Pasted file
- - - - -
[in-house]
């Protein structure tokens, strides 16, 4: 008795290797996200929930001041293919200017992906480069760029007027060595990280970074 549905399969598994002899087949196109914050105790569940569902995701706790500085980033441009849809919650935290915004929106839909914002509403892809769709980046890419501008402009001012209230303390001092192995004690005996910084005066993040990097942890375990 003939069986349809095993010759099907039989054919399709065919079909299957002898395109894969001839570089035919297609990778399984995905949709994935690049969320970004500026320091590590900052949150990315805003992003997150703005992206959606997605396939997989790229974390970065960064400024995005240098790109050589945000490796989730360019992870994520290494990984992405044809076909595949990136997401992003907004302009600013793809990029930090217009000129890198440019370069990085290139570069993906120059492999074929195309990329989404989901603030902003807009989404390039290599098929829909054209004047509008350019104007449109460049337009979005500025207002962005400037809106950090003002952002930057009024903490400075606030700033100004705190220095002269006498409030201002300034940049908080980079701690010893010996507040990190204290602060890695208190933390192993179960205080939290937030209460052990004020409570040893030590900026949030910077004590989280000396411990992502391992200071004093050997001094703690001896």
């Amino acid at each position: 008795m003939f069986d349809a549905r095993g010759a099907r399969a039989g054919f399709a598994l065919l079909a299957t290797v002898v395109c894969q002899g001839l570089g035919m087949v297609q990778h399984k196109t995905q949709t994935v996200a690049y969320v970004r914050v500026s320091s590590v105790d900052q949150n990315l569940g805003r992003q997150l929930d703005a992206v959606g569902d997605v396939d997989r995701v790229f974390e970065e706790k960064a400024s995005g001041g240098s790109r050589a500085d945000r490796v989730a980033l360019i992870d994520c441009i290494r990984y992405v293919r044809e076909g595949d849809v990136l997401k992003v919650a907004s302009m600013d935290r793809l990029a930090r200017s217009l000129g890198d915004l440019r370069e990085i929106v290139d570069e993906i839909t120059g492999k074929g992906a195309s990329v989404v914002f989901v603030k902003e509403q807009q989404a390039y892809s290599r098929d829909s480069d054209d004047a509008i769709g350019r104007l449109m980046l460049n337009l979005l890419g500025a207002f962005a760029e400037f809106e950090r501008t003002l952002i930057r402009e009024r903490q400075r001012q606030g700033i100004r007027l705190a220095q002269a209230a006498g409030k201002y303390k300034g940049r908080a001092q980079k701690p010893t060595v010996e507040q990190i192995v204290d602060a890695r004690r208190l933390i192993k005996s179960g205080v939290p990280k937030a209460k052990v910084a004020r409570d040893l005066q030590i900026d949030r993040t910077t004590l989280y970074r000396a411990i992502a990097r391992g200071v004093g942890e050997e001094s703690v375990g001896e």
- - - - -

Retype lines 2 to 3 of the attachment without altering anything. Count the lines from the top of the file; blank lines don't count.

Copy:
């Protein structure tokens, strides 16, 4: 008795290797996200929930001041293919200017992906480069760029007027060595990280970074 549905399969598994002899087949196109914050105790569940569902995701706790500085980033441009849809919650935290915004929106839909914002509403892809769709980046890419501008402009001012209230303390001092192995004690005996910084005066993040990097942890375990 003939069986349809095993010759099907039989054919399709065919079909299957002898395109894969001839570089035919297609990778399984995905949709994935690049969320970004500026320091590590900052949150990315805003992003997150703005992206959606997605396939997989790229974390970065960064400024995005240098790109050589945000490796989730360019992870994520290494990984992405044809076909595949990136997401992003907004302009600013793809990029930090217009000129890198440019370069990085290139570069993906120059492999074929195309990329989404989901603030902003807009989404390039290599098929829909054209004047509008350019104007449109460049337009979005500025207002962005400037809106950090003002952002930057009024903490400075606030700033100004705190220095002269006498409030201002300034940049908080980079701690010893010996507040990190204290602060890695208190933390192993179960205080939290937030209460052990004020409570040893030590900026949030910077004590989280000396411990992502391992200071004093050997001094703690001896």
């Amino acid at each position: 008795m003939f069986d349809a549905r095993g010759a099907r399969a039989g054919f399709a598994l065919l079909a299957t290797v002898v395109c894969q002899g001839l570089g035919m087949v297609q990778h399984k196109t995905q949709t994935v996200a690049y969320v970004r914050v500026s320091s590590v105790d900052q949150n990315l569940g805003r992003q997150l929930d703005a992206v959606g569902d997605v396939d997989r995701v790229f974390e970065e706790k960064a400024s995005g001041g240098s790109r050589a500085d945000r490796v989730a980033l360019i992870d994520c441009i290494r990984y992405v293919r044809e076909g595949d849809v990136l997401k992003v919650a907004s302009m600013d935290r793809l990029a930090r200017s217009l000129g890198d915004l440019r370069e990085i929106v290139d570069e993906i839909t120059g492999k074929g992906a195309s990329v989404v914002f989901v603030k902003e509403q807009q989404a390039y892809s290599r098929d829909s480069d054209d004047a509008i769709g350019r104007l449109m980046l460049n337009l979005l890419g500025a207002f962005a760029e400037f809106e950090r501008t003002l952002i930057r402009e009024r903490q400075r001012q606030g700033i100004r007027l705190a220095q002269a209230a006498g409030k201002y303390k300034g940049r908080a001092q980079k701690p010893t060595v010996e507040q990190i192995v204290d602060a890695r004690r208190l933390i192993k005996s179960g205080v939290p990280k937030a209460k052990v910084a004020r409570d040893l005066q030590i900026d949030r993040t910077t004590l989280y970074r000396a411990i992502a990097r391992g200071v004093g942890e050997e001094s703690v375990g001896e």